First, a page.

Kirsten Van Kessel


pdf bib
Ethical thematic and topic modelling analysis of sleep concerns in a social media derived suicidality dataset
Martin Orr | Kirsten Van Kessel | David Parry
Proceedings of the 9th Workshop on Computational Linguistics and Clinical Psychology (CLPsych 2024)

Objective: A thematic and topic modelling analysis of sleep concerns in a social media derived, privacy-preserving, suicidality dataset. This forms the basis for an exploration of sleep as a potential computational linguistic signal in suicide prevention. Background: Suicidal ideation is a limited signal for suicide. Developments in computational linguistics and mental health datasets afford an opportunity to investigate additional signals and to consider the broader clinical ethical design implications. Methodology: A clinician-led integration of reflexive thematic analysis, with machine learning topic modelling (Bertopic), and the purposeful sampling of the University of Maryland Suicidality Dataset. Results: Sleep as a place of refuge and escape, revitalisation for exhaustion, and risk and vulnerability were generated as core themes in an initial thematic analysis of 546 posts. Bertopic analysing 21,876 sleep references in 16791 posts facilitated the production of 40 topics that were clinically interpretable, relevant, and thematically aligned to a level that exceeded original expectations. Privacy and synthetic representative data, reproducibility, validity and stochastic variability of results, and a multi-signal formulation perspective, are highlighted as key research and clinical issues.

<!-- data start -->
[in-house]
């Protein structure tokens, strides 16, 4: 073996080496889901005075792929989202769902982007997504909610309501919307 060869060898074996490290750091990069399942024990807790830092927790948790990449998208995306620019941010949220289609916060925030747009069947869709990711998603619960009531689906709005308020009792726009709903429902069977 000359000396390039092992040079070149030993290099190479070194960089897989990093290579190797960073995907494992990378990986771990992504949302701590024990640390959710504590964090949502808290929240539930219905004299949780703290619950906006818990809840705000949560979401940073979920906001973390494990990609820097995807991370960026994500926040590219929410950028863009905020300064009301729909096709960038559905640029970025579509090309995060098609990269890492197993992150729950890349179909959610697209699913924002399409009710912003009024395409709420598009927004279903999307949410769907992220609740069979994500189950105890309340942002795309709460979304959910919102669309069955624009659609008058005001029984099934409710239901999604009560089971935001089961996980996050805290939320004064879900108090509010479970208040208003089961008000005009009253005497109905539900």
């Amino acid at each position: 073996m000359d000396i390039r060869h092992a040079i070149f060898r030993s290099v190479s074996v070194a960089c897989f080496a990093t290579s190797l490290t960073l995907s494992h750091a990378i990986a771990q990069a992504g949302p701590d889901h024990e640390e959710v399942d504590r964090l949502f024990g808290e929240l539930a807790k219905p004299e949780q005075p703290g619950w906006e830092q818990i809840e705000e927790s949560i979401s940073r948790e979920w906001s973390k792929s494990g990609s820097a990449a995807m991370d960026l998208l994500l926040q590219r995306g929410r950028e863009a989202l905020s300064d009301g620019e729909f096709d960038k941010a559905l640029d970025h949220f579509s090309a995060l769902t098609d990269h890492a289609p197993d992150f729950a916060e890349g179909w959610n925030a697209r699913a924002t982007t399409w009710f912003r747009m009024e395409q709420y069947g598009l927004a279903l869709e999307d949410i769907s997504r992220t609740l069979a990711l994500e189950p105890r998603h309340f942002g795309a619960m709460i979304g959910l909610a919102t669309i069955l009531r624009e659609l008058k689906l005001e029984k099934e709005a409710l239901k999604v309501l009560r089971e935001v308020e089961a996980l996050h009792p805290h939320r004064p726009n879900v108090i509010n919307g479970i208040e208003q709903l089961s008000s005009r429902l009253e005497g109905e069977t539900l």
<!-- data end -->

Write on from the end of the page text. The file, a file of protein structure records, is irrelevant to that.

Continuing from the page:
pdf bib
The ethical role of computational linguistics in digital psychological formulation and suicide prevention.
Martin Orr | Kirsten Van Kessel | Dave Parry
Proceedings of the Eighth Workshop on Computational Linguistics and Clinical Psychology

Formulation is central to clinical practice. Formulation has a factor weighing, pattern recognition and explanatory hypothesis modelling focus. Formulation attempts to make sense of why a person presents in a certain state at a certain time and context, and how that state may be best managed to enhance mental health, safety and optimal change. Inherent to the clinical need for formulation is an appreciation of the complexities, uncertainty and limits of applying theoretical concepts and symptom, diagnostic and risk categories to human experience; or attaching meaning or weight to any particular factor in an individual?s history or mental state without considering the broader biopsychosocial and cultural context. With specific reference to suicide prevention, this paper considers the need and potential for the computer linguistic community to be both cognisant of and ethically contribute to the clinical formulation process.